Why Enbridge Stock Price Lagged the TSX by 1.7% in March

Enbridge stock underperforms on energy sector woes, but a generous dividend yield and defensive business make the stock very attractive today.

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The Enbridge stock price was already trading at value levels before the latest crisis. In March, the coronavirus crisis and the oil price war were the last straws and the energy sector fell to its knees. Enbridge stock price once again lagged the TSX Index. While it wasn’t by much, it came at a time when Enbridge was finally gaining some ground.

Why did Enbridge stock price lag the TSX in March — and what conclusions can we make regarding its future?

Enbridge stock price underperformed the TSX as oil prices tanked

In March, the news was quite bad for the energy sector. Oil prices sunk to 20-year lows and two things happened. First, the coronavirus dealt a blow to economic activity. Second, an oil price war broke out between Saudi Arabia and Russia. All of this culminated in oil prices falling by more than 52% in March.

There was also a big decline in Enbridge stock price – or almost. And the shocks kept coming. Enbridge stock price has  fallen more than 30% since February highs and continues to fall.

Enbridge stock price lagged the TSX despite its defensive positioning

With this, we can say that the market panicked. The knee-jerk reaction was to take down any and all energy-related stocks. But Enbridge is not as vulnerable to movements in the oil price as investors seem to believe.

Investors are punishing even high-quality, defensive stocks like Enbridge, which is not appropriate treatment, as not all energy stocks are equal. Some of them are better able to deal with this catastrophic environment, and Enbridge is a prime example of this.

Enbridge’s most significant segment is its liquids pipelines segment, representing 53% of 2019 EBITDA. This revenue is mostly covered by low-risk contracts. These are contracts that mean that Enbridge stock has minimal direct commodity exposure. These “take or pay” and “cost of service” contracts provide high-quality, low risk, utility-like characteristics.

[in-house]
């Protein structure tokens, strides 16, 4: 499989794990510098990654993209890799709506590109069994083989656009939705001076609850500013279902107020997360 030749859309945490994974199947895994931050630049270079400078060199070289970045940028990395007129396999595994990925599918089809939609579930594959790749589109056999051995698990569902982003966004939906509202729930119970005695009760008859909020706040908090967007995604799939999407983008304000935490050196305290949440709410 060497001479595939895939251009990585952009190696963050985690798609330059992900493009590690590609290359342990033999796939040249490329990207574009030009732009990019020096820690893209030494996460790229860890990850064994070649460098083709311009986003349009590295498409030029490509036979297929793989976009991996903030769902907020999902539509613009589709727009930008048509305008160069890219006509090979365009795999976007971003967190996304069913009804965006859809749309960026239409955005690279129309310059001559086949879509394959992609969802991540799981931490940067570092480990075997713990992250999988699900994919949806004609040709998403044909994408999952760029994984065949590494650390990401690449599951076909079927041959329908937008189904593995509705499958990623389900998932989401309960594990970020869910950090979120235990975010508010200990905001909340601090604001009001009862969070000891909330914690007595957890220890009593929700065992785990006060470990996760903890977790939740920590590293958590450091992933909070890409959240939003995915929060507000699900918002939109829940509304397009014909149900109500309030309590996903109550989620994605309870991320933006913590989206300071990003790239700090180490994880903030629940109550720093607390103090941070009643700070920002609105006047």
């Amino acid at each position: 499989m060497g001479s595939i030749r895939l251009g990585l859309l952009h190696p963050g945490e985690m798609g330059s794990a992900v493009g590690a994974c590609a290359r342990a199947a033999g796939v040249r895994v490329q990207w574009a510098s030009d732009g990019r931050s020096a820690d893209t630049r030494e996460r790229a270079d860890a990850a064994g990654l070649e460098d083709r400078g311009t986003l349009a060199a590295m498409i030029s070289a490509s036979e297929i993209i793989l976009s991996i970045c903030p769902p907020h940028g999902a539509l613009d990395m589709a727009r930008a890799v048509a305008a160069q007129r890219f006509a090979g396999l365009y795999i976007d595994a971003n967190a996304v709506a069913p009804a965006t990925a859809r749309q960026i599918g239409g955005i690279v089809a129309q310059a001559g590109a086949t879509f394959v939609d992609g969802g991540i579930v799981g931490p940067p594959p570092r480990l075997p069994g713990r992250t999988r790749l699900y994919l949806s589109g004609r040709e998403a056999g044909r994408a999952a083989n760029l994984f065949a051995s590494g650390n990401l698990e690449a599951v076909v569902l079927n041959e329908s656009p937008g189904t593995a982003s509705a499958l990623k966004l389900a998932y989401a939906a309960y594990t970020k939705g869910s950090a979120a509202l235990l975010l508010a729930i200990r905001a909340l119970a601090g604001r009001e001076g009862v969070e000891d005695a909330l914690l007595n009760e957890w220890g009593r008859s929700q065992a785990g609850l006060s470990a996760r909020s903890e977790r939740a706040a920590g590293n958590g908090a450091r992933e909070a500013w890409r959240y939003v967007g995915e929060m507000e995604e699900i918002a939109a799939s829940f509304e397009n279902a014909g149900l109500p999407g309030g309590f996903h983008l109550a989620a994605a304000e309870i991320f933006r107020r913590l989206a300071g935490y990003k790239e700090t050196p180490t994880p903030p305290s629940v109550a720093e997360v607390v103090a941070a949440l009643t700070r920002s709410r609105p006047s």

Furthermore, almost 90% of revenue in this segment comes from refiners and integrated producers. By definition, these companies have less commodity exposure. Counterparty risk is therefore not a big issue for Enbridge.

The gas transmission segment is also looking good. It represents 29% of 2019 EBITDA. It is largely sheltered from commodity price swings as 93% of EBITDA is contracted or cost-of-service regulated. There is therefore limited volume exposure, and 91% of customers are investment grade.

It is a brutal environment for the energy sector overall. But Enbridge’s business has made the company largely sheltered from the storm. Enbridge stock price screams opportunity because of this.

Foolish bottom line

Today, Enbridge stock valuation is at the lowest level in 15 years.  The company is self-funded with a well-covered dividend. The stock provides investors with a very generous 8.18% dividend yield.

In the last few years, Enbridge has worked down its debt levels and the company has ample liquidity. This defensive stock is also an undervalued stock.

Enbridge’s assets are a key in delivering energy to keep the country going. The 2020 fall of the Enbridge stock price has created an opportunity.

The stock is now an extremely attractive investment opportunity that I would recommend long-term investors seriously consider buying.

This article represents the opinion of the writer, who may disagree with the “official” recommendation position of a Motley Fool premium service or advisor. We’re Motley! Questioning an investing thesis — even one of our own — helps us all think critically about investing and make decisions that help us become smarter, happier, and richer, so we sometimes publish articles that may not be in line with recommendations, rankings or other content.

Fool contributor Karen Thomas has no position in any of the stocks mentioned. The Motley Fool owns shares of and recommends Enbridge.

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